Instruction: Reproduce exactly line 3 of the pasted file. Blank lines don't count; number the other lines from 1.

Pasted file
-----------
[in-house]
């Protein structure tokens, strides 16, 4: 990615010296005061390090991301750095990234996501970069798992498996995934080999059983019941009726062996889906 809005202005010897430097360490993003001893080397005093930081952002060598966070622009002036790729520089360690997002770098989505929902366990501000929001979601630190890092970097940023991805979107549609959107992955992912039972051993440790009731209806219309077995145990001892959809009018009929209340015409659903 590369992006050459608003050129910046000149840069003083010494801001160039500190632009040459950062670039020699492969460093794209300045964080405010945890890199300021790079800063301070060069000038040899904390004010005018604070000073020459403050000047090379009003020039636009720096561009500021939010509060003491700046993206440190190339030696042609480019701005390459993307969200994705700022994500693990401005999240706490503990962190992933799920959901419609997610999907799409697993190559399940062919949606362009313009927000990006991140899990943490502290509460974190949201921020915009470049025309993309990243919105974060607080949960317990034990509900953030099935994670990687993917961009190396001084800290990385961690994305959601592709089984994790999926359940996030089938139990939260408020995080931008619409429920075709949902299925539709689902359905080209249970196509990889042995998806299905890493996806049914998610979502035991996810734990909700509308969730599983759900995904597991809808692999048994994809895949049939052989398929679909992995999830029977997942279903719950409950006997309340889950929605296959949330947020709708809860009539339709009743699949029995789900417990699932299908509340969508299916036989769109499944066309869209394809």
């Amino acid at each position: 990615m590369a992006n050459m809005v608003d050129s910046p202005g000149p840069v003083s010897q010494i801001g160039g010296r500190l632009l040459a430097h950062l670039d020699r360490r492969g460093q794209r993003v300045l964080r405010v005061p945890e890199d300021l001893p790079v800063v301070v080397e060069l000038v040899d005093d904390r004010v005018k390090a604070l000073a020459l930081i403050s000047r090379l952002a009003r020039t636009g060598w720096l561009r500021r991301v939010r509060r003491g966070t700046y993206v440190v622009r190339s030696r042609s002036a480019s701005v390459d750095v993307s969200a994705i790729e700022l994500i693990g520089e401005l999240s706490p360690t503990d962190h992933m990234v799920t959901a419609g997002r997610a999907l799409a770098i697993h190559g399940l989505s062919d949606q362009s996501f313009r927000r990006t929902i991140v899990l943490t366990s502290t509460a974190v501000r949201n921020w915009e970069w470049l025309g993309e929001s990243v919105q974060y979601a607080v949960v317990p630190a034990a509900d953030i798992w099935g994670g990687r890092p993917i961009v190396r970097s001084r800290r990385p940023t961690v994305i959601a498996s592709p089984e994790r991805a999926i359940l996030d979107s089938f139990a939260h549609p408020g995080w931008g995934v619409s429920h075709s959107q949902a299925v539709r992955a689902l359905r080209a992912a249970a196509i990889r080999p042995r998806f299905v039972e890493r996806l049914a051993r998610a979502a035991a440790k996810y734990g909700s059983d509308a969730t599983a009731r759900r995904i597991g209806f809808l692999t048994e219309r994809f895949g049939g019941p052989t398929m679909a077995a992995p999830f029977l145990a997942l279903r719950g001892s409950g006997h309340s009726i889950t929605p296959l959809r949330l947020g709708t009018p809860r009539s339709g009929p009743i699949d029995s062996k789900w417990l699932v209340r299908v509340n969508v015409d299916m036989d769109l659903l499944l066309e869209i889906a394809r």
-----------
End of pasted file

């Amino acid at each position: 990615m590369a992006n050459m809005v608003d050129s910046p202005g000149p840069v003083s010897q010494i801001g160039g010296r500190l632009l040459a430097h950062l670039d020699r360490r492969g460093q794209r993003v300045l964080r405010v005061p945890e890199d300021l001893p790079v800063v301070v080397e060069l000038v040899d005093d904390r004010v005018k390090a604070l000073a020459l930081i403050s000047r090379l952002a009003r020039t636009g060598w720096l561009r500021r991301v939010r509060r003491g966070t700046y993206v440190v622009r190339s030696r042609s002036a480019s701005v390459d750095v993307s969200a994705i790729e700022l994500i693990g520089e401005l999240s706490p360690t503990d962190h992933m990234v799920t959901a419609g997002r997610a999907l799409a770098i697993h190559g399940l989505s062919d949606q362009s996501f313009r927000r990006t929902i991140v899990l943490t366990s502290t509460a974190v501000r949201n921020w915009e970069w470049l025309g993309e929001s990243v919105q974060y979601a607080v949960v317990p630190a034990a509900d953030i798992w099935g994670g990687r890092p993917i961009v190396r970097s001084r800290r990385p940023t961690v994305i959601a498996s592709p089984e994790r991805a999926i359940l996030d979107s089938f139990a939260h549609p408020g995080w931008g995934v619409s429920h075709s959107q949902a299925v539709r992955a689902l359905r080209a992912a249970a196509i990889r080999p042995r998806f299905v039972e890493r996806l049914a051993r998610a979502a035991a440790k996810y734990g909700s059983d509308a969730t599983a009731r759900r995904i597991g209806f809808l692999t048994e219309r994809f895949g049939g019941p052989t398929m679909a077995a992995p999830f029977l145990a997942l279903r719950g001892s409950g006997h309340s009726i889950t929605p296959l959809r949330l947020g709708t009018p809860r009539s339709g009929p009743i699949d029995s062996k789900w417990l699932v209340r299908v509340n969508v015409d299916m036989d769109l659903l499944l066309e869209i889906a394809r």